Other complexity based methods similar to the Equal Distribution method exist that attempt to account for the complexity of the product by weighting the allocations. Three common complexity based methods of allocation are the ARINC, AGREE, and parts count methods. Descriptions of the ARINC and parts count methods follow.
ARINC Method Complexity is assumed to be measured by the relative failure rates of the items (i.e., the higher the failure rate, the more complex the item). The method is described by:
λia = λpr (λie / λpe) = 1
Lambda, the failure rate
Subscript for each lower indenture "item"
Subscript for "allocated"
Subscript for "product"
Subscript for "requirement"
Estimated (or predicted)
The component with the highest predicted reliability is allocated the highest requirement, the component with the lowest prediction is allocated the lowest requirement, and so forth. For the example, no component has an estimated reliability equal to, or greater than, the allocated value. The designers can improve the reliability of the components, use redundancy, or select different components to meet the product reliability requirement.
Parts Count Method This method implicitly uses parts count as a measure of complexity. Allocations of reliability, as a failure rate, are made in proportion to the number of parts.
Other Methods More sophisticated allocation methods are described in the literature, including the minimization-of-effort, the feasibility-of-objectives, and the similarity method.
Minimization-of-Effort Method attempts to allocate requirements in a way that minimizes the effort needed to achieve the allocated requirements. Effort is a function of the number of tests, amount of analysis, and number of trades made, etc.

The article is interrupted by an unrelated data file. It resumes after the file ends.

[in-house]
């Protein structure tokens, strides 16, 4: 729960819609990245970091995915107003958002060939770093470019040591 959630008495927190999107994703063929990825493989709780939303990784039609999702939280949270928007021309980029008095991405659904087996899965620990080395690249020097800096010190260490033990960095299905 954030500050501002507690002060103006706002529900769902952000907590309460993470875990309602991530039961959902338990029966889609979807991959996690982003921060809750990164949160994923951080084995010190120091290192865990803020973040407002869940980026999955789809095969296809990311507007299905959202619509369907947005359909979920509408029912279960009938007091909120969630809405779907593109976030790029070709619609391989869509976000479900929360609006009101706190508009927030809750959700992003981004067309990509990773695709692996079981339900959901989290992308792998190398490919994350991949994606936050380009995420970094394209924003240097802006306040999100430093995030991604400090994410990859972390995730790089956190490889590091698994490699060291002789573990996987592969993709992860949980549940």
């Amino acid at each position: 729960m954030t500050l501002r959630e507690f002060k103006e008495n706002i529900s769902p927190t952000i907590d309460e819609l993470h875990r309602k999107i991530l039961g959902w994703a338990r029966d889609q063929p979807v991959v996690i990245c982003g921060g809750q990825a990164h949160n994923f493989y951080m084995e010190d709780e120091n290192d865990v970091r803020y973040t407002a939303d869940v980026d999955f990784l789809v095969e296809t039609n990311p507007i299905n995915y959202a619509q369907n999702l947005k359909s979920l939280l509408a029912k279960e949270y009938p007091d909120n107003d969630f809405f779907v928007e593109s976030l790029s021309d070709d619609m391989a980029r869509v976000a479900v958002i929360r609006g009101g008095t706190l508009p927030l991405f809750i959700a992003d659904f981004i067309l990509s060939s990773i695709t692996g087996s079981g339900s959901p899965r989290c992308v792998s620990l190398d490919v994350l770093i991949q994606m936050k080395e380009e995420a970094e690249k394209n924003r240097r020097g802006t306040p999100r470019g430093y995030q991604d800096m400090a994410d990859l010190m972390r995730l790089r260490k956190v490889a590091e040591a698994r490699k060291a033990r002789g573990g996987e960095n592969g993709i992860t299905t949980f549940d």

The Feasibility-of-Objectives Method was originally developed for repairable electromechanical products. Allocations to lower indenture items are based on numerical ratings of the design maturity (state of the art), intricacy, mission operating time, and conditions for each item to which the product reliability will be allocated. Ratings are assigned by a lead design engineer based on experience and judgment, or by a group of engineers using the Delphi technique. Ratings for each factor range from a low of 1 to a high of 10. Definitions of the factors and the meanings of the ratings are as follows:
Design Maturity An indication of the level of technology and degree of proven design approaches used in an item. Items with the most highly developed, mature design are assigned a rating of 1, those with the least mature design a 10.